The notion of a salary cap in Major League Baseball has always been the Holy Grail for the owners, a non-starter for the players and the primary cause of death in the infamously rancorous negotiations of 1994, which led to a players strike and resulted in the cancellation of the World Series.

In the new, tentative labor agreement reached Wednesday night, just hours before the expiration of the old one, there was again no salary cap, keeping baseball as the only one of the four major U.S. sports without one. However, with a series of new and enhanced drags on spending in the new agreement, the owners have come closer than ever to achieving their dream of a cap.

As details emerged from the new agreement – one that will extend an unprecedented period of labor peace for the sport — it was widely noted that the threshold for the competitive-balance (or “luxury”) tax will rise in each year of the five-year agreement, going from $189 million this past season to $195 million next season, then increasing to $197 million, $206 million, $208 million and $210 million in future years. The players pressed for, and won, those increases, arguing that rising revenues (just under $10 billion annually) warranted them.

But those gains had a corresponding cost: the penalties for teams that exceed the threshold reportedly will rise sharply. Under the old terms, even teams that exceed the threshold year after year would never pay a tax rate above 50 percent. Under the new deal, that highest rate could reach 90 percent. Whether you call that a “soft” cap or not, it is the biggest deterrent to spending the game has ever seen – even if it only effects a handful of large-market teams.

Likewise, another bargaining issue in the new deal widely seen as a victory for the players – the lack of an international draft, which the owners originally pushed for – might not have been such a clear victory after all. Instead of a draft, the owners reportedly got an annual cap of around $5 million per team on spending on all foreign-born amateurs. What the owners wanted was an end to the massive contracts for primarily Latin players – think Yoan Moncada’s $31.5 million deal with the Red Sox in 2015 – and with the new deal, they appear to have achieved that.

That added regulation would not affect the current system for foreign professional players, for instance Japanese players such as the Yankees’ Masahiro Tanaka and the Rangers’ Yu Darvish.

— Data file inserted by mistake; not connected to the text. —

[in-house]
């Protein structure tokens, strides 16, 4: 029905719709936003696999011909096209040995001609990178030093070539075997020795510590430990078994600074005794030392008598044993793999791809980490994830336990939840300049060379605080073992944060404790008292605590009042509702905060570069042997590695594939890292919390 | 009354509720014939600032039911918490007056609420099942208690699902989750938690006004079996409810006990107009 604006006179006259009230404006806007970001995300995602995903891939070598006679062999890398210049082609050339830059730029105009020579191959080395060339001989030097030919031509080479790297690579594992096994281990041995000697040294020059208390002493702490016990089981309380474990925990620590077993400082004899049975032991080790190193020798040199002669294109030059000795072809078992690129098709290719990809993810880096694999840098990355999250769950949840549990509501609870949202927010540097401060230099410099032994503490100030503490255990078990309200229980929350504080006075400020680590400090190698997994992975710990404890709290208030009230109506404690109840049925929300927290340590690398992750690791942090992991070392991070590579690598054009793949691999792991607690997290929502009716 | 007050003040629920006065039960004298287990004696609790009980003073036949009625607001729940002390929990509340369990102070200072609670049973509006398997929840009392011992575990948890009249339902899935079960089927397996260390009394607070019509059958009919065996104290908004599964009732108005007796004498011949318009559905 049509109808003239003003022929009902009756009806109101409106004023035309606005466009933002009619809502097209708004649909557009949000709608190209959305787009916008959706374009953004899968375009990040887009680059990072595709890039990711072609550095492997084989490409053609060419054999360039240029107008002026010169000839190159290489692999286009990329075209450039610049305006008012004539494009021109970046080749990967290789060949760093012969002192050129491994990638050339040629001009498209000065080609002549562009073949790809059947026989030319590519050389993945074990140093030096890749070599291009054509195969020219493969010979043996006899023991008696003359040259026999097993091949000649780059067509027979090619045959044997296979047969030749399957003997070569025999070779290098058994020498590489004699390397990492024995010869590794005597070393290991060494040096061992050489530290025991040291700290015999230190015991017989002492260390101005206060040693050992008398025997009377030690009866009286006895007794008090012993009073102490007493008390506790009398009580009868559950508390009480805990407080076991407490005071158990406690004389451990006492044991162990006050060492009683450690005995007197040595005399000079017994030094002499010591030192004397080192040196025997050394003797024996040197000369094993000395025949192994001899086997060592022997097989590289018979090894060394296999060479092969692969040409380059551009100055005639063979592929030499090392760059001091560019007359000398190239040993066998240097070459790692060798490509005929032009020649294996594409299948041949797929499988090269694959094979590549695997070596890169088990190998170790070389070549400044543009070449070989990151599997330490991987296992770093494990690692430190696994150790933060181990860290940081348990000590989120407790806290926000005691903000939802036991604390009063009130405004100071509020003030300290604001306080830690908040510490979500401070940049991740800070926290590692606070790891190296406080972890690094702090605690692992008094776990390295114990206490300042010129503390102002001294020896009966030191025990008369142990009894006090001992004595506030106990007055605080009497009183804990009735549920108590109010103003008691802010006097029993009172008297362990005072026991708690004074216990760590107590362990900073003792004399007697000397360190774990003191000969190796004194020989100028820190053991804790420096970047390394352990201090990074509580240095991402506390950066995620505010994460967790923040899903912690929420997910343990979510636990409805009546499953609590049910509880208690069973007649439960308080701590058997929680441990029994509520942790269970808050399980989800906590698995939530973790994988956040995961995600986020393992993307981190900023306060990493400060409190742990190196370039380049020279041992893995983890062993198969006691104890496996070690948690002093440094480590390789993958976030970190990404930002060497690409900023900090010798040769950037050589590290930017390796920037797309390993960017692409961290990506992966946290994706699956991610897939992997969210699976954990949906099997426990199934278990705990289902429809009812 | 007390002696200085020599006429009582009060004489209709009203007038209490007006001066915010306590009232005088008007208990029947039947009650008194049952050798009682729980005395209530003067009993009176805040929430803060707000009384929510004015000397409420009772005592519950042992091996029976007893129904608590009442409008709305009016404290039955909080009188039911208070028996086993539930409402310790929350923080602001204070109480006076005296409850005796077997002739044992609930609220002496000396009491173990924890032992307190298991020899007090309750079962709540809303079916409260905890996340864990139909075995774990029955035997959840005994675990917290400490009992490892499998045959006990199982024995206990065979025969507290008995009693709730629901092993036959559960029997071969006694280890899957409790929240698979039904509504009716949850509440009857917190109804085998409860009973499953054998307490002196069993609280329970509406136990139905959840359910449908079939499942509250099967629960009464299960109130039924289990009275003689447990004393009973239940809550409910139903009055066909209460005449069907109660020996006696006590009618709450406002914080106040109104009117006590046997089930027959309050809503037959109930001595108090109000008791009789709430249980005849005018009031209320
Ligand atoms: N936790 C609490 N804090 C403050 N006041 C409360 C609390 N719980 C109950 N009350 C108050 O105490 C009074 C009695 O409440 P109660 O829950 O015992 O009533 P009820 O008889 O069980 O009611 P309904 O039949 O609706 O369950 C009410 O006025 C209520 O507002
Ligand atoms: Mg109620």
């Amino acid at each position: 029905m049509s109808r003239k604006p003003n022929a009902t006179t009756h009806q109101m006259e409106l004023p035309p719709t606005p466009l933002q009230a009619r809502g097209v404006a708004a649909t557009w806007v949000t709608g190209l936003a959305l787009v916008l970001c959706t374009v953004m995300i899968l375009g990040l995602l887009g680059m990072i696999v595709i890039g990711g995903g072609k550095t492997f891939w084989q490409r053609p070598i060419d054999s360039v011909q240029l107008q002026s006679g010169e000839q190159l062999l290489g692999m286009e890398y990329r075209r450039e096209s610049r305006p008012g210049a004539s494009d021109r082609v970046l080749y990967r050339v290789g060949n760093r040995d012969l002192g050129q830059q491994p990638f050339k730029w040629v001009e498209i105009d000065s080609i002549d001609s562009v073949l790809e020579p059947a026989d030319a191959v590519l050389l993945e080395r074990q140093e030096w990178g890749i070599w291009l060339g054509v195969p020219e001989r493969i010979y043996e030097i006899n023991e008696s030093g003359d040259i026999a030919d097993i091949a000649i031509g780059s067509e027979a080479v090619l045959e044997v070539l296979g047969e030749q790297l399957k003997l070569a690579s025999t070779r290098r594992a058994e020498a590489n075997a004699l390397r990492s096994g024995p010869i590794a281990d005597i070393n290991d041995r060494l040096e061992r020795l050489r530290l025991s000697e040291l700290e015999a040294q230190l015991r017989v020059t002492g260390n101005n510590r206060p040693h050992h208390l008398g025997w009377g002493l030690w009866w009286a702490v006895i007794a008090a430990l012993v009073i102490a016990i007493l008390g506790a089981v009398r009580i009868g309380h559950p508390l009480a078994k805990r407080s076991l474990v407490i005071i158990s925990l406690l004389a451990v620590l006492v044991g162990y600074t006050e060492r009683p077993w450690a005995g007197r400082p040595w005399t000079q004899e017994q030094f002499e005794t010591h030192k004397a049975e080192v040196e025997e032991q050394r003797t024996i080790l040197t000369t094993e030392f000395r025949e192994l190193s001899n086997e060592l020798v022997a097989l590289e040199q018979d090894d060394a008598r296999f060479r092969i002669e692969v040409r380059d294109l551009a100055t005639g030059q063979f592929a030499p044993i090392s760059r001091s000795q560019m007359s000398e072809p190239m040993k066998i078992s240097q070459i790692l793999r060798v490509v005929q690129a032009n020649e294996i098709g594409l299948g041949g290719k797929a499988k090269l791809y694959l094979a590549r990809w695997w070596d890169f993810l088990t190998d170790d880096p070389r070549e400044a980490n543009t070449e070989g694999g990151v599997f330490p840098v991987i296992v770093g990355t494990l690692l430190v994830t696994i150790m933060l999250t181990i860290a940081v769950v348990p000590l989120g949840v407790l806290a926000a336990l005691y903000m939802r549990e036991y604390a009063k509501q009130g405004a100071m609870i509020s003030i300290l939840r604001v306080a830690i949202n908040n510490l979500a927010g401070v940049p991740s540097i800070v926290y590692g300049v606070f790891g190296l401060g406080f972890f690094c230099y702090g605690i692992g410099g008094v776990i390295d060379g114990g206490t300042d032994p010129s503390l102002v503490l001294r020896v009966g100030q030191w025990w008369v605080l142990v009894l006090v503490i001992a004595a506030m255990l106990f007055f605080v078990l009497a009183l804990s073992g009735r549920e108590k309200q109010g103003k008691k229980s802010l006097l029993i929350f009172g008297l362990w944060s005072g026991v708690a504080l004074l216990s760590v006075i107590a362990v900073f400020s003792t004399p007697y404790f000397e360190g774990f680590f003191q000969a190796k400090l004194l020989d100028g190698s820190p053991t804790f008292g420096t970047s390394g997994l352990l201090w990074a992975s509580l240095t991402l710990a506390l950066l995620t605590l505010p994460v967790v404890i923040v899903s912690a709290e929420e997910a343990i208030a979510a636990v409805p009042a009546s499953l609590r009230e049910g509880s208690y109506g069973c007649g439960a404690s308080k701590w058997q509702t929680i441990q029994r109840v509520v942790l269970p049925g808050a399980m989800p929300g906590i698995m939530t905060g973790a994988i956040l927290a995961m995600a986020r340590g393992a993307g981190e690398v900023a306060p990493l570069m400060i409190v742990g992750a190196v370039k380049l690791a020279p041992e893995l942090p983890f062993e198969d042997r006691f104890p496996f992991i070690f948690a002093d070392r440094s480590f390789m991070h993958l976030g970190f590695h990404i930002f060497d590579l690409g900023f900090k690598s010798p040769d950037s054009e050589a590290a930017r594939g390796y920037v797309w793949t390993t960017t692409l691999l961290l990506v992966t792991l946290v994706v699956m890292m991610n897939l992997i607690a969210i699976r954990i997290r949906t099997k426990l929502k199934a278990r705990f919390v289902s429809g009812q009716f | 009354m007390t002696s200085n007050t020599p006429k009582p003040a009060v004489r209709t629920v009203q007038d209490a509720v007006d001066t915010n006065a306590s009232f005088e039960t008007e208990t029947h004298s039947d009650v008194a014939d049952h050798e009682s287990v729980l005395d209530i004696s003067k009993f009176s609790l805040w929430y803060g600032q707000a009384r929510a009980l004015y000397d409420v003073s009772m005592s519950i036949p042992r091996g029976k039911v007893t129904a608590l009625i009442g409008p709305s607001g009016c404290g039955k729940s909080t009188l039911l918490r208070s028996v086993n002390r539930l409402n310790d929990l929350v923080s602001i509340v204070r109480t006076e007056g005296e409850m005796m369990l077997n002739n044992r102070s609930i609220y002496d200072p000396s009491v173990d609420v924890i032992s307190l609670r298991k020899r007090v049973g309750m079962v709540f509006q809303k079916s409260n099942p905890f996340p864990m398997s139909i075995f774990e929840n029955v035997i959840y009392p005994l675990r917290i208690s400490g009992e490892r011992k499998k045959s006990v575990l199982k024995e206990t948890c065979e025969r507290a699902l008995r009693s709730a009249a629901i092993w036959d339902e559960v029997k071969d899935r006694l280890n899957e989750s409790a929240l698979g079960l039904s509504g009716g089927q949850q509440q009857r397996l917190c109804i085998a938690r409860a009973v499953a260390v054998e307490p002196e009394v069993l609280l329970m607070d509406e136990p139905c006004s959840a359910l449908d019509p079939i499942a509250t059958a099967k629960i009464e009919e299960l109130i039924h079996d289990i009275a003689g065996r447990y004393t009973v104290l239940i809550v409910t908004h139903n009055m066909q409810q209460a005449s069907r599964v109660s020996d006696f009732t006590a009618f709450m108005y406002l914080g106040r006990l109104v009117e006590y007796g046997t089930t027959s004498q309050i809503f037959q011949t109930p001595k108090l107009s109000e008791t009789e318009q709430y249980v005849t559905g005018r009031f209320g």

What is less clear is how the changes to the free-agent compensation system – which will kick in beginning next offseason — will affect the marketplace. Instead of losing a first-round pick for signing a free agent who had received a qualifying offer from his old team, the signing team’s penalty will be tied to its own payroll. A team that is above the competitive-balance tax threshold would lose two picks – reportedly a second-rounder and a fifth-rounder – instead of one. Teams below the threshold would lose only a third-rounder.

In another critical detail, players can be given a qualifying offer — and thus saddling his signing with the loss of draft picks — only once. All told, the changes will give veteran players something closer to unfettered free agency than they had before.

At first glance, it appears the players conceded some economic ground — mostly at the expense of foreign amateurs — in exchange for some long-desired quality-of-life gains. Beginning in 2018, the MLB season will start four days earlier, with four additional off-days spread throughout the season. The deal was also believed to have included provisions requiring day games when teams face long flights afterwards.

And the most universally popular part of the new deal will almost certainly be the elimination of the tie-in linking the outcome of the All-Star Game to home-field advantage in the World Series. Instituted in 2003 by then-Commissioner Bud Selig – as a response to the infamous tie of 2002 – it was widely unpopular at the time and only grew more so over the years.

The American League won 11 of the 14 All-Star Games played under the “This Time It Counts” system, and went on to win eight World Series titles in that span.

But with next season’s All-Star Game in Miami — and the 2018 game at Nationals Park — home-field advantage in the World Series will go to the team with the better record at the end of the regular season, as is the case in the finals of the NHL and NBA.